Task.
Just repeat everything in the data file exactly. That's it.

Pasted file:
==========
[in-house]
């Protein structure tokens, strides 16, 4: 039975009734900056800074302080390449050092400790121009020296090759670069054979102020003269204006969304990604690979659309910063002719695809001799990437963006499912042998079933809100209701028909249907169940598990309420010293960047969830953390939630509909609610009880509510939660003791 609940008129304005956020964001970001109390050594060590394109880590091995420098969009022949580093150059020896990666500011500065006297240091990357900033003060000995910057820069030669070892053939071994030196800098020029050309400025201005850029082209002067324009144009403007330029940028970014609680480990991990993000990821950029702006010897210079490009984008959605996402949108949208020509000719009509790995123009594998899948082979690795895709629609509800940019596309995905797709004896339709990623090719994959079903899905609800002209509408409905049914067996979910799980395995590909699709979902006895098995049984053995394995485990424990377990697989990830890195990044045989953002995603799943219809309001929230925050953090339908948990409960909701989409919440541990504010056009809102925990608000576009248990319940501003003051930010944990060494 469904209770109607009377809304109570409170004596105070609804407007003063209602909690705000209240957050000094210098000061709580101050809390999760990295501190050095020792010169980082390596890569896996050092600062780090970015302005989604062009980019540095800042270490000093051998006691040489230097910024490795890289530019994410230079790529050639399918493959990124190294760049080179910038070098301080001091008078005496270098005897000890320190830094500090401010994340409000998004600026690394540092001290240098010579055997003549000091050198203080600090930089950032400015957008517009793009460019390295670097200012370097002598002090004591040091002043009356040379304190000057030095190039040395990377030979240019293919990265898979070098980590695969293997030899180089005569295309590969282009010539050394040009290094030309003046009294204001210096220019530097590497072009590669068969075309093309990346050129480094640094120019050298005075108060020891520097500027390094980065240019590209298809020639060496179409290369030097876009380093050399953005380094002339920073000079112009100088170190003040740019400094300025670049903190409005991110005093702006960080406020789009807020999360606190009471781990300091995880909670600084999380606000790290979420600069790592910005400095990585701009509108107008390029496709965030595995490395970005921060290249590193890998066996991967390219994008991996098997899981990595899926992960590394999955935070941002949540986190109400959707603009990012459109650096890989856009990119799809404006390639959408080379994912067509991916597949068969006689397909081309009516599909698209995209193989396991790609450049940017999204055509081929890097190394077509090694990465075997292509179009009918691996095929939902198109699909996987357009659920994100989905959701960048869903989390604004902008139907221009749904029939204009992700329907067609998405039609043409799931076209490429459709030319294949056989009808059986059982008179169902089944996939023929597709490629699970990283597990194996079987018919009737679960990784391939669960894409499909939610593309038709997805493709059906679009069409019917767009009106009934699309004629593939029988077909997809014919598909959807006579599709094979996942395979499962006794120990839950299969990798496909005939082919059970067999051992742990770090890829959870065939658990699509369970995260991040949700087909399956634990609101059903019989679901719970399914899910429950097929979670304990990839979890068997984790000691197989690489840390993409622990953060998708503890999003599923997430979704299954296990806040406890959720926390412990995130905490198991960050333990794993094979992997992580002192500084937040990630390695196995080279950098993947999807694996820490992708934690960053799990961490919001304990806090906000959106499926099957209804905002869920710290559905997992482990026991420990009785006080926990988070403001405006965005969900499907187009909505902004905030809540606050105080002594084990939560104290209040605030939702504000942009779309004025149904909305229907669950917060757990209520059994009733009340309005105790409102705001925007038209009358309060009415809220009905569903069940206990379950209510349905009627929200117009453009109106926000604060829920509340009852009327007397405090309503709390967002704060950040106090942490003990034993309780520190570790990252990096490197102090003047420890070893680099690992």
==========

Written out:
[in-house]
């Protein structure tokens, strides 16, 4: 039975009734900056800074302080390449050092400790121009020296090759670069054979102020003269204006969304990604690979659309910063002719695809001799990437963006499912042998079933809100209701028909249907169940598990309420010293960047969830953390939630509909609610009880509510939660003791 609940008129304005956020964001970001109390050594060590394109880590091995420098969009022949580093150059020896990666500011500065006297240091990357900033003060000995910057820069030669070892053939071994030196800098020029050309400025201005850029082209002067324009144009403007330029940028970014609680480990991990993000990821950029702006010897210079490009984008959605996402949108949208020509000719009509790995123009594998899948082979690795895709629609509800940019596309995905797709004896339709990623090719994959079903899905609800002209509408409905049914067996979910799980395995590909699709979902006895098995049984053995394995485990424990377990697989990830890195990044045989953002995603799943219809309001929230925050953090339908948990409960909701989409919440541990504010056009809102925990608000576009248990319940501003003051930010944990060494 469904209770109607009377809304109570409170004596105070609804407007003063209602909690705000209240957050000094210098000061709580101050809390999760990295501190050095020792010169980082390596890569896996050092600062780090970015302005989604062009980019540095800042270490000093051998006691040489230097910024490795890289530019994410230079790529050639399918493959990124190294760049080179910038070098301080001091008078005496270098005897000890320190830094500090401010994340409000998004600026690394540092001290240098010579055997003549000091050198203080600090930089950032400015957008517009793009460019390295670097200012370097002598002090004591040091002043009356040379304190000057030095190039040395990377030979240019293919990265898979070098980590695969293997030899180089005569295309590969282009010539050394040009290094030309003046009294204001210096220019530097590497072009590669068969075309093309990346050129480094640094120019050298005075108060020891520097500027390094980065240019590209298809020639060496179409290369030097876009380093050399953005380094002339920073000079112009100088170190003040740019400094300025670049903190409005991110005093702006960080406020789009807020999360606190009471781990300091995880909670600084999380606000790290979420600069790592910005400095990585701009509108107008390029496709965030595995490395970005921060290249590193890998066996991967390219994008991996098997899981990595899926992960590394999955935070941002949540986190109400959707603009990012459109650096890989856009990119799809404006390639959408080379994912067509991916597949068969006689397909081309009516599909698209995209193989396991790609450049940017999204055509081929890097190394077509090694990465075997292509179009009918691996095929939902198109699909996987357009659920994100989905959701960048869903989390604004902008139907221009749904029939204009992700329907067609998405039609043409799931076209490429459709030319294949056989009808059986059982008179169902089944996939023929597709490629699970990283597990194996079987018919009737679960990784391939669960894409499909939610593309038709997805493709059906679009069409019917767009009106009934699309004629593939029988077909997809014919598909959807006579599709094979996942395979499962006794120990839950299969990798496909005939082919059970067999051992742990770090890829959870065939658990699509369970995260991040949700087909399956634990609101059903019989679901719970399914899910429950097929979670304990990839979890068997984790000691197989690489840390993409622990953060998708503890999003599923997430979704299954296990806040406890959720926390412990995130905490198991960050333990794993094979992997992580002192500084937040990630390695196995080279950098993947999807694996820490992708934690960053799990961490919001304990806090906000959106499926099957209804905002869920710290559905997992482990026991420990009785006080926990988070403001405006965005969900499907187009909505902004905030809540606050105080002594084990939560104290209040605030939702504000942009779309004025149904909305229907669950917060757990209520059994009733009340309005105790409102705001925007038209009358309060009415809220009905569903069940206990379950209510349905009627929200117009453009109106926000604060829920509340009852009327007397405090309503709390967002704060950040106090942490003990034993309780520190570790990252990096490197102090003047420890070893680099690992």